It was New Year’s Day and hubby and I went to a box chain store that sold appliances. We were going to get a new TV. Hubby, a truck driver, always dressed very casually, and he sported a full face beard and mustache, and mostly looked down at the heels. I didn’t have to work and so I too was dressed in some rather shabby clothes, as I had been doing some housework.

    Hubby had $1,000 in his pocket, in cash, to buy the TV. Not ONE salesclerk would help us. They pretended we were invisible, or just walked off rapidly in the other direction when we approached. Finally, disgusted, hubby buttonholed one of them and asked to see the manager.

    A nervous guy came over and hubby showed him the money. Said “We were here to buy a TV, but apparently nobody wants to SELL us one. Your loss.” and walked out the door, to cries of distress from the manager, who saw a hefty commission on it’s way out the door.

    Taught ME never EVER to judge others by how they look or dress or the color of their skin. That’s stupidity.

    Liked by 1 person

    • It is amazing that managers are often nervous types of guys who dread the thought of dealing with mistreated customers.

      I am glad you and your hubby did what you did and impressed the fact on the manager that it was his financial loss that his staff had jeopardized.

      Like

    • That reminds me of the film Pretty Woman. I loved it when Julia Roberts went back to the ‘posh shop’ to show them what they’d missed out on!

      Leaving skin colour aside, rightly or wrongly, it’s human nature to judge on first appearances, and unfortunately we all do it, though that’s the first time I’ve heard of someone not being served in an electrical store because they weren’t dressed smartly enough!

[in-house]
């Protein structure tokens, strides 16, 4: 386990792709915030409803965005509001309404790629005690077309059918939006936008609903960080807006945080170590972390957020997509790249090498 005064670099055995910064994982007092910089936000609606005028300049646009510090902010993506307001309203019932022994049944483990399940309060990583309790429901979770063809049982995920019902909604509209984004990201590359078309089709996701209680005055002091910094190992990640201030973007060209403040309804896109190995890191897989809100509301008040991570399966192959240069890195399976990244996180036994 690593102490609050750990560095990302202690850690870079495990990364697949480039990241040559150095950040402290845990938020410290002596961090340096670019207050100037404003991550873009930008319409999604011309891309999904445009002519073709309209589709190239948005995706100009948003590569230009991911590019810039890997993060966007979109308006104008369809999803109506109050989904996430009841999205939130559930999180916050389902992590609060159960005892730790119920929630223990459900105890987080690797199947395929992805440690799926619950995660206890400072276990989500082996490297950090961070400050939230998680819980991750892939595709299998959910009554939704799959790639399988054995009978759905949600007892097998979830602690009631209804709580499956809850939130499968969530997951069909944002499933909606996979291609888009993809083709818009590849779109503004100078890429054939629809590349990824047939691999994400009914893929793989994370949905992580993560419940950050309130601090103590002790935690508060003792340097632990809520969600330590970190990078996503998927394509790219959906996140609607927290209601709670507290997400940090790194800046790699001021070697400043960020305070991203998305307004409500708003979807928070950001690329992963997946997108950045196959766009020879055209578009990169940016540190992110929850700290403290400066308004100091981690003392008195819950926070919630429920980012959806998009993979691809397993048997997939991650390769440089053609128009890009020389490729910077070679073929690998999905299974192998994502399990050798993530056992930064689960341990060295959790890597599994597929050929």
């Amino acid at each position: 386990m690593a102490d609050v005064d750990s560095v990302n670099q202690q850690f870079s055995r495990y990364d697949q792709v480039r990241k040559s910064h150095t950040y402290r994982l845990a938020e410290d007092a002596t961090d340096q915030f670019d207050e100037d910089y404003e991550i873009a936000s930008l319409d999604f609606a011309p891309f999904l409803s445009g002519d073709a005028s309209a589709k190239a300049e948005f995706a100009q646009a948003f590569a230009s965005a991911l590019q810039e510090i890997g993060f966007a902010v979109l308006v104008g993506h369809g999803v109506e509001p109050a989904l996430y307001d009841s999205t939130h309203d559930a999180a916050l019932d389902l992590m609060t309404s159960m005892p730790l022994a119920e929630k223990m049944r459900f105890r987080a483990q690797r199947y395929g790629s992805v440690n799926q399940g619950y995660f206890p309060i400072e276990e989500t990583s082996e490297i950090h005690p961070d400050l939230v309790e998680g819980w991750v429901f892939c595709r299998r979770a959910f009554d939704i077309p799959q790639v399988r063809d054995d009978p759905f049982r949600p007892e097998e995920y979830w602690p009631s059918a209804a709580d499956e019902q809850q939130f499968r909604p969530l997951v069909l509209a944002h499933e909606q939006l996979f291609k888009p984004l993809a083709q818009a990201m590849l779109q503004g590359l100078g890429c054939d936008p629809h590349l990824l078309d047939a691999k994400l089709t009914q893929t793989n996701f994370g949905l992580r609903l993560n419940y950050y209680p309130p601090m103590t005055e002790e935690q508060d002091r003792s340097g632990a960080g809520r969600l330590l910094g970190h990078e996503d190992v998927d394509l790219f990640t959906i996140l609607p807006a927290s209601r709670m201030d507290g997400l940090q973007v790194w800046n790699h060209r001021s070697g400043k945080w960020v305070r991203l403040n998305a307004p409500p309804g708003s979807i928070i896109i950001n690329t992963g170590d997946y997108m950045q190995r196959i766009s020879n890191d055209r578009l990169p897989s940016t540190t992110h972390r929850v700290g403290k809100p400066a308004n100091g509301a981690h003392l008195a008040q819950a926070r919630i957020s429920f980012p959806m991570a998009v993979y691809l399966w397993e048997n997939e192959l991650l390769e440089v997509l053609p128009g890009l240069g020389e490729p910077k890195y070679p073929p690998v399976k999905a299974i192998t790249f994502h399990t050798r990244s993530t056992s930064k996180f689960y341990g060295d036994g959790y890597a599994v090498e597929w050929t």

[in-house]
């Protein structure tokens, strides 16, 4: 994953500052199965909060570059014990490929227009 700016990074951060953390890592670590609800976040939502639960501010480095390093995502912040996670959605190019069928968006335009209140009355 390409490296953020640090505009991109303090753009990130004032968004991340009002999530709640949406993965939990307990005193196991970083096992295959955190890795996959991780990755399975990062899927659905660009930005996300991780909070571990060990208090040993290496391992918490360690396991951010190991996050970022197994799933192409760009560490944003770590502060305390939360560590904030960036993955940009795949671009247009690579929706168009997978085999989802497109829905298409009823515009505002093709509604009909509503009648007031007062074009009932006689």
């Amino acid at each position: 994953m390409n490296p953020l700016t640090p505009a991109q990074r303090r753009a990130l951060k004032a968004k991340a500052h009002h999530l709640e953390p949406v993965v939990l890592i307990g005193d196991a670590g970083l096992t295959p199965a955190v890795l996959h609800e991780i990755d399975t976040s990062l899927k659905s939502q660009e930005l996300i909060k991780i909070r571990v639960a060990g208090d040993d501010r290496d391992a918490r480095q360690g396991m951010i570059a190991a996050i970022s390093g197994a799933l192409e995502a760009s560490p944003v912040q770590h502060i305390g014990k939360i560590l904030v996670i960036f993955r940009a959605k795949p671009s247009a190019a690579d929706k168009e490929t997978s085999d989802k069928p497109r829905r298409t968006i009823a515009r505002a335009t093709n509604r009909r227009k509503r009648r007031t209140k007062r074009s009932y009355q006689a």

So from one woman to another, just between us and I won’t tell anyone… What on earth were you wearing? !! 😀

      Like

  2. I understand that even now in the 21st century, there are some states in the USA where racism is rife and black people are not welcome. Was this one of those states?

    What ever happened to simply asking the potential customers “Can I help you?” Why on earth would you call the police? Do coffee shops regularly get robbed? Would they have done the same if the two people in question had been white? What is with the police, why did they arrest them?

    Like

  3. If it was a big chain like Wal-mart, it wouldn’t faze them a bit.

    My granddaughter worked at Starbucks and loved it.

    One day a woman came in with an old cup and asked for a free refill. The clerks weren’t allowed to do that and offered the discount even though it was not from the same day or store. The woman said ok.

    My GD filled her request. The lady accepted the cup and instead of paying, threw the hot coffee in my g.daughter’s face. Luckily she did not suffer any scars from the event.

    Discrimination is prevalent and not much has changed from living in TX in the sixties, no matter where you are.

    Like